YICE PRESIDENT'S BEXAIAS.
They Are Xald Aicay in tho Presence of a
large Croicd Distinguished Officials in
Military and.CMl Life Present.
The mortal remains ot Thomas A. Hen-
dricks , the fifth vice president of the United
States to die during his term of office , was
conveyed to tho tomb on tho 2d. Tho
event was mado memorable in many re
spects by the presence of a tremendous con
course of people from all parts ofthe na
tion to witness the simple rites which pre
ceded their interment.
Tho cabinet was represented by Secretary
of State Bayard , Secretary of the Interior
Lamar , Secretary of the Navy Whitney ,
Secretary of War Endlcott , and Postmas
ter General Vilas. The supreme bench of
the United States was represented by As
sociate Justices Matthews and Blatchford.
The United States senate was represented
by Senator Edmunds , Allison , Hugh , Har
ris , Conger , Blair , Dolph , Beck , Vest , Cam-
den , Vance , Jones , Voorhees , Payne ,
Palmer and Harrison. The committee rep
resenting the house of representatives was
composed of W. R. Morrison , Z.Blount , H.
A. Herbert , W. S. Holman , W. M. Springer ,
W. P. Hepburn. S. B. Ward , W. A. Phelps ,
J. J. Klemer , Thomas Ryan and P. Dunn.
Tho number of active and ex-members of
the lower house present in addition to
those named was very large. The gov
ernors of Indiana , Ohio. Illinois and Ken
tucky were present , attended by their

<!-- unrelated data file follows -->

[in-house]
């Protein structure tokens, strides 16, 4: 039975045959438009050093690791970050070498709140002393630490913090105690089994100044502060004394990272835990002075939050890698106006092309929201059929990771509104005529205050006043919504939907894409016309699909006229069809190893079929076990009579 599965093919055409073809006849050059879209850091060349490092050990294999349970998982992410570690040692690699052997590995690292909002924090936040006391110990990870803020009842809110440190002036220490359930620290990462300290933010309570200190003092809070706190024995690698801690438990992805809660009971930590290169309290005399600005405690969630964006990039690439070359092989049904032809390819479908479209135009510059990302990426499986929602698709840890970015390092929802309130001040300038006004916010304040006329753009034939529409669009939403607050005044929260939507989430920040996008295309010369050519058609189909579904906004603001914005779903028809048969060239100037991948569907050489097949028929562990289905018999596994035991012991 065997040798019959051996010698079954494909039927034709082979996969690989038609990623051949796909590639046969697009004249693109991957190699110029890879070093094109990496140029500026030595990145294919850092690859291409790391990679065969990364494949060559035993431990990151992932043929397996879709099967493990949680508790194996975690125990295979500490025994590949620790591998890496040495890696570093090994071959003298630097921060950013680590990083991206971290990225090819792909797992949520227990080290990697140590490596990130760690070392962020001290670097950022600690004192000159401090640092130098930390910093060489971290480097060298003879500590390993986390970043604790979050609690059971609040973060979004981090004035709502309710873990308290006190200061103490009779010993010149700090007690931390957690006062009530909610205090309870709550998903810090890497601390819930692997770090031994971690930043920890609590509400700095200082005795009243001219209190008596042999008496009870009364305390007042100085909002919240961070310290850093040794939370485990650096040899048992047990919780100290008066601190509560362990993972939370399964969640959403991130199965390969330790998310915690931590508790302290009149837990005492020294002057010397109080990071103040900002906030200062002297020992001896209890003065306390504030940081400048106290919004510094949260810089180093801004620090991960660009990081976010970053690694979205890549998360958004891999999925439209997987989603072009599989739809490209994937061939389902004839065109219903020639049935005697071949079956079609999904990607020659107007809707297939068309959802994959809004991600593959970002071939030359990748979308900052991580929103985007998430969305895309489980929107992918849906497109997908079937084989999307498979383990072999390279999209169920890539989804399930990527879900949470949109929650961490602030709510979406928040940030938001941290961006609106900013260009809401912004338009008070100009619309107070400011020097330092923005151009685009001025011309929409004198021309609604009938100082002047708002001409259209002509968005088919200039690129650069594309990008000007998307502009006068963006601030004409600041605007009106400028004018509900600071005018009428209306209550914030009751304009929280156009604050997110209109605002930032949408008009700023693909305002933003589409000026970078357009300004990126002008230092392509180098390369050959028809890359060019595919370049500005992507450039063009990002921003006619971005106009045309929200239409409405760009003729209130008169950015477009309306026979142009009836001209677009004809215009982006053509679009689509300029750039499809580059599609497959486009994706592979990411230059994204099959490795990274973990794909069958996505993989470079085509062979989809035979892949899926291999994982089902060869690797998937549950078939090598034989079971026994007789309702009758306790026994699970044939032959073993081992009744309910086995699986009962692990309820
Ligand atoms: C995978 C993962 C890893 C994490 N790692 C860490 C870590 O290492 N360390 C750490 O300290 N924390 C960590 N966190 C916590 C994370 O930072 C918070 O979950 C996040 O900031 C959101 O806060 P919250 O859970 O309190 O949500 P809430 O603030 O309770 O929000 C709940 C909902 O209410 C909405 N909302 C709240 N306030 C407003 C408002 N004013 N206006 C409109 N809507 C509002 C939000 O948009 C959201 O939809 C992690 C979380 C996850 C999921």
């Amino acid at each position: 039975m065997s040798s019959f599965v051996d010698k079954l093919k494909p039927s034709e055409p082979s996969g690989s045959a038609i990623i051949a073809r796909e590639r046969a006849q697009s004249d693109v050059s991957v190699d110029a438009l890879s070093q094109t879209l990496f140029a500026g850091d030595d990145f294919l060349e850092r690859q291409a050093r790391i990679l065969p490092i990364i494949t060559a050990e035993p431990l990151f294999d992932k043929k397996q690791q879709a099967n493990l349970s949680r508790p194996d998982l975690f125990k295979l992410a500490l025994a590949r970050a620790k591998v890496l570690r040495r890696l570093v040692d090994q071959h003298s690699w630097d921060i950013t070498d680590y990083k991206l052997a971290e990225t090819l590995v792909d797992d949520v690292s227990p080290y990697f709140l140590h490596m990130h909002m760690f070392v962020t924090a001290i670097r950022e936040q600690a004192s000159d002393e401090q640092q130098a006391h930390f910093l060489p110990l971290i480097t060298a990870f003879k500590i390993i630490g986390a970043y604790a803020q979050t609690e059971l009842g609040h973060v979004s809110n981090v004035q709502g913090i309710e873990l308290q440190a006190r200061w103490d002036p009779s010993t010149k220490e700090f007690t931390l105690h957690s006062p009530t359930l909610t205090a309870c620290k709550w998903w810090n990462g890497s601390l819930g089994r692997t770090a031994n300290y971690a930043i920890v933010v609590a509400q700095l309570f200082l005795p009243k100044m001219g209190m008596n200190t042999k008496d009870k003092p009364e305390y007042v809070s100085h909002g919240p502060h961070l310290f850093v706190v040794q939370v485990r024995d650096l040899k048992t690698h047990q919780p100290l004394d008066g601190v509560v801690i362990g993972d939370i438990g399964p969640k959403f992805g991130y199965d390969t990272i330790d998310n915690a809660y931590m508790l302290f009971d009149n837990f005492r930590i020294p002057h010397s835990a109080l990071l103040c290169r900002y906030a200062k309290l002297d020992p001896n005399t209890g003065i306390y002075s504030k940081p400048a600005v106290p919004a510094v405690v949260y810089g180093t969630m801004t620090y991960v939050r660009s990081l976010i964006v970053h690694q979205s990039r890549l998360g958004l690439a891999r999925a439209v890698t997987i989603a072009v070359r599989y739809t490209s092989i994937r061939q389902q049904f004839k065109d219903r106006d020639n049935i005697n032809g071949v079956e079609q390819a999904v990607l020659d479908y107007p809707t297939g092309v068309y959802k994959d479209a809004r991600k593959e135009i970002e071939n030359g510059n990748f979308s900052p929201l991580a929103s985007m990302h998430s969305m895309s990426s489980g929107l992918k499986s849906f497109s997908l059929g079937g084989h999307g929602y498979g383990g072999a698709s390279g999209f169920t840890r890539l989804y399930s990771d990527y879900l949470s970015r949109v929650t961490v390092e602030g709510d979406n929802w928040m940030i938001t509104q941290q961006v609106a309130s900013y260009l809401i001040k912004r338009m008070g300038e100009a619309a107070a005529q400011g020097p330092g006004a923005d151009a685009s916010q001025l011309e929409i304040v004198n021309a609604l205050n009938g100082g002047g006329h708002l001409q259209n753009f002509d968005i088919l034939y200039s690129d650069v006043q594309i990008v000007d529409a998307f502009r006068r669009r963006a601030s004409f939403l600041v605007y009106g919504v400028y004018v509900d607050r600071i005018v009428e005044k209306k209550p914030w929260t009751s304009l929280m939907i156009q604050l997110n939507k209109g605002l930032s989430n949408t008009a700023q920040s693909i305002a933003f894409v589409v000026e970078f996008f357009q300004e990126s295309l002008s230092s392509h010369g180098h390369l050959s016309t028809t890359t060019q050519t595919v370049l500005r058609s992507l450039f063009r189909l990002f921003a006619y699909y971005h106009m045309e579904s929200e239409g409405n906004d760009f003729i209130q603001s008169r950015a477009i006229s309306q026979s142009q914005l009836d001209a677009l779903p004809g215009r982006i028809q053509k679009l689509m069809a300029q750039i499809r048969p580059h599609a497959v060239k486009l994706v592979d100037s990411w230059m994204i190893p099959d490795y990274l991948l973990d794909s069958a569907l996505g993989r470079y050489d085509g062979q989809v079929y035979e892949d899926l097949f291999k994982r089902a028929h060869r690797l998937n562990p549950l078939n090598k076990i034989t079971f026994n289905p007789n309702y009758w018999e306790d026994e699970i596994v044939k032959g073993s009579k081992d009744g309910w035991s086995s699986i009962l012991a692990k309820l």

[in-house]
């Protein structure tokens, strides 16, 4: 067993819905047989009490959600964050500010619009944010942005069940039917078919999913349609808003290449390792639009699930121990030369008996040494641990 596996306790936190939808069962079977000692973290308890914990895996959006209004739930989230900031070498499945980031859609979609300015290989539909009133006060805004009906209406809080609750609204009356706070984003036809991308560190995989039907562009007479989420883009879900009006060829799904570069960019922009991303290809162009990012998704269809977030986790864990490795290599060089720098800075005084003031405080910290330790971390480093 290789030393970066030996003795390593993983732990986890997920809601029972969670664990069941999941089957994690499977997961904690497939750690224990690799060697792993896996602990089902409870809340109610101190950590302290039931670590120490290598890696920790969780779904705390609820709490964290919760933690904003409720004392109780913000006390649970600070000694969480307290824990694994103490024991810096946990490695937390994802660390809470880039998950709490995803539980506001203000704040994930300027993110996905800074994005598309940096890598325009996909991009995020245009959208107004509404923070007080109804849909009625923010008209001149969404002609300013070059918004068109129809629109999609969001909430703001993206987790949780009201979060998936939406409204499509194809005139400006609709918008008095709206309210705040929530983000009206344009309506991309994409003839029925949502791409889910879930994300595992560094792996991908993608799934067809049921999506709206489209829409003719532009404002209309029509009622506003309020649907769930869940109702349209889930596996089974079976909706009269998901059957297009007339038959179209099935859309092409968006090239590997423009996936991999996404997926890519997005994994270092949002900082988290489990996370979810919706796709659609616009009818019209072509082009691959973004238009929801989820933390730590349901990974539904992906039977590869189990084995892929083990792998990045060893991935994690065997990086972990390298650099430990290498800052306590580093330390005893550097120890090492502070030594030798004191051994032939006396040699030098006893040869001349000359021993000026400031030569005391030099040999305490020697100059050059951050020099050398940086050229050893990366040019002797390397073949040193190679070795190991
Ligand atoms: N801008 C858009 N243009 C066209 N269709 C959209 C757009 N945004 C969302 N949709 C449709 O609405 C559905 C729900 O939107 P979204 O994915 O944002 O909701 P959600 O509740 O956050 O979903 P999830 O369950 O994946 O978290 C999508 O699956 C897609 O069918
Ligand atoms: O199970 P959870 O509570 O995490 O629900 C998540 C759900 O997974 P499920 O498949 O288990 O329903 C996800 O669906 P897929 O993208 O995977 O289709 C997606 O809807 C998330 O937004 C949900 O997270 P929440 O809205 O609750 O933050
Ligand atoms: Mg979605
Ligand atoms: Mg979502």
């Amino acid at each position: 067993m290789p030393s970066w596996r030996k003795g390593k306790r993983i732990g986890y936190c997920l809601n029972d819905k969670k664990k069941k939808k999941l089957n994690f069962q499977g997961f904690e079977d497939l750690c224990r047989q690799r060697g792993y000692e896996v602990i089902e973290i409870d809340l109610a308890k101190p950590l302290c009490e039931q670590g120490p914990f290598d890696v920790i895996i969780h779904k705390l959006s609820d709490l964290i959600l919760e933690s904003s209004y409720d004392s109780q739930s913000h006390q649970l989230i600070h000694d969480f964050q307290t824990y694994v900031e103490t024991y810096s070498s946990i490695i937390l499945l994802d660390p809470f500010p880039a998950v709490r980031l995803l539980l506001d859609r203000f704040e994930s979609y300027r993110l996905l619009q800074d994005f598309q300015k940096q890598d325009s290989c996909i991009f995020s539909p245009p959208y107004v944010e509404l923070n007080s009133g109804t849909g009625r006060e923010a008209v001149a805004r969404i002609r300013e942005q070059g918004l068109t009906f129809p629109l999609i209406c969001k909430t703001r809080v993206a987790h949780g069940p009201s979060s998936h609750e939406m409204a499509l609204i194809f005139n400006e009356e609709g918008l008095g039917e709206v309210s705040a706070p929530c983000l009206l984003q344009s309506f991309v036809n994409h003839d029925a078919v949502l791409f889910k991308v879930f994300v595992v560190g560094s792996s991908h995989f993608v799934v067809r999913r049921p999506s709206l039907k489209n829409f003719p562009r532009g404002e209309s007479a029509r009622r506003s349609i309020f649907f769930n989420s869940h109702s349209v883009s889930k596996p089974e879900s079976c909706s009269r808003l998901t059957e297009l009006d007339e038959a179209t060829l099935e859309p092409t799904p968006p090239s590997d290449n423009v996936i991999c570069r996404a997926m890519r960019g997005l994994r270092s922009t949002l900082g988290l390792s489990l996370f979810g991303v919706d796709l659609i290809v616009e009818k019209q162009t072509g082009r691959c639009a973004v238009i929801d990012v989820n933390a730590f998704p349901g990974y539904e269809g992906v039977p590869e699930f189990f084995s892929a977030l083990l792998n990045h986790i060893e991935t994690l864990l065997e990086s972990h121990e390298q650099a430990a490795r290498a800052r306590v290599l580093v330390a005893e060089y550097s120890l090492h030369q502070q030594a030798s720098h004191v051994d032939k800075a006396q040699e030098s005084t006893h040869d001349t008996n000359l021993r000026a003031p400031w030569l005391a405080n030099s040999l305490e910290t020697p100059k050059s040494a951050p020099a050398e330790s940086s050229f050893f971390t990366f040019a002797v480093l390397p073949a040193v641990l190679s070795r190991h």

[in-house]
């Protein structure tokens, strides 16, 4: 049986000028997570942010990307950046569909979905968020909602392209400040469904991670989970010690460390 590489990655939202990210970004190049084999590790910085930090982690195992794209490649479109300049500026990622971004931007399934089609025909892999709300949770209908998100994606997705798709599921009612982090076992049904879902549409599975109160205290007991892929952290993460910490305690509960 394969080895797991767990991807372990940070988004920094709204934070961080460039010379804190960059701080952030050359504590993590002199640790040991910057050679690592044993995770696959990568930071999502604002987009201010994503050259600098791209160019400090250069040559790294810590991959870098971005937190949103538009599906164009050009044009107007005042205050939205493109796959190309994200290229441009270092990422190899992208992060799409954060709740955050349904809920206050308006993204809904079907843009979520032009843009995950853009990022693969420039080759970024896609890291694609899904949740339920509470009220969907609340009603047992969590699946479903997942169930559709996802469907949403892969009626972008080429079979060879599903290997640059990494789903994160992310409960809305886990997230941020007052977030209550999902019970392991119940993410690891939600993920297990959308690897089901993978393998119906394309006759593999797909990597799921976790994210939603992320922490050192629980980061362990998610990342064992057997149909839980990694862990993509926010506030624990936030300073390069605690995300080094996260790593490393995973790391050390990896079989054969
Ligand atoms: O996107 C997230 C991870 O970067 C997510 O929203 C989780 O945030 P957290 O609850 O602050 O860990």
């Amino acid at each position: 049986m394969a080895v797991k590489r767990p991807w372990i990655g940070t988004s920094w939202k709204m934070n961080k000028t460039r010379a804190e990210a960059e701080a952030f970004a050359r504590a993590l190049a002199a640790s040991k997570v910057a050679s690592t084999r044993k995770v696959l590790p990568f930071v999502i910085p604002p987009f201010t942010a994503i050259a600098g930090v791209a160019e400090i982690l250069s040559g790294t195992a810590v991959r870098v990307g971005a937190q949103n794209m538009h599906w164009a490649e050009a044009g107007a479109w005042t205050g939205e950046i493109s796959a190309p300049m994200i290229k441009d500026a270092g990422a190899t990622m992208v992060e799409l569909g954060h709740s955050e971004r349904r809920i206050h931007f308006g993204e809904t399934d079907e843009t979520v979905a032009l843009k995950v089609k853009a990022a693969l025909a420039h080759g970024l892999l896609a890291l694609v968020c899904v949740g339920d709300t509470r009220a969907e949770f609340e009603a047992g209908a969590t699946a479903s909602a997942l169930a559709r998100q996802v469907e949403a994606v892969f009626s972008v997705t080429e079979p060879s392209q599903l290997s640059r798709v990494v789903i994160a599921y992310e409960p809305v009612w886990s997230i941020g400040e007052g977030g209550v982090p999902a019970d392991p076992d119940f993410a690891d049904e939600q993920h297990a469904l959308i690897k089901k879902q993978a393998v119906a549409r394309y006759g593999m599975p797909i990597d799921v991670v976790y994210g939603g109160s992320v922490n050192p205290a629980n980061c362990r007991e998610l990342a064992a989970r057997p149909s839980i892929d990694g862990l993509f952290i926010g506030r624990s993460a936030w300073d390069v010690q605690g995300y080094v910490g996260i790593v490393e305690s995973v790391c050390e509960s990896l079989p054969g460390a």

staffs and numerous state oihcers. Major
General Schofield , - chief representative of
the United States army , was present. Ex-
President Rutherford B. Hayes and Gen.
Wm. T. Sherman were distinguished cuests.
The scenes atthe grave were impressive.
There was no special restraint upon admit
tance to the cemetery and several hundred
persons had gathered about the grave be
fore the funeral party arrived. The body
of the procession had disbanded after pass
ing beyond the city limits and only the
military , with the mounted escort , entered
the cemetery. The space reserved about
the grave had only been defined by placing
a line of plants and evergreen twigs , which
was quite sufficient to protect it from in
trusion. Just before the head of the col
umn came up , the crowd was pushed back
still further to give ample room to friends
who were assigned to the side of the grave
from whence the column approached. This
order was cheerfully obeyed. When Mrs.
Hendricks , leaning upon the arm ofMr. .
Morgan , stepped upon tlle'matting placed
beside the grave , and before the casket was
removed from the hearse , she 'paused to
look down into the last resting-place of her
dead husband , only to see A picture of
loveliness in its lining of green leaves and
flowers. Then she turned to the grave of
her child , which had been made glorious
with a covering of smilax and flowers , and
read in letters of white his baby name
"Margie , " and on top of the grave , in a
field of white , in purple letters , the sen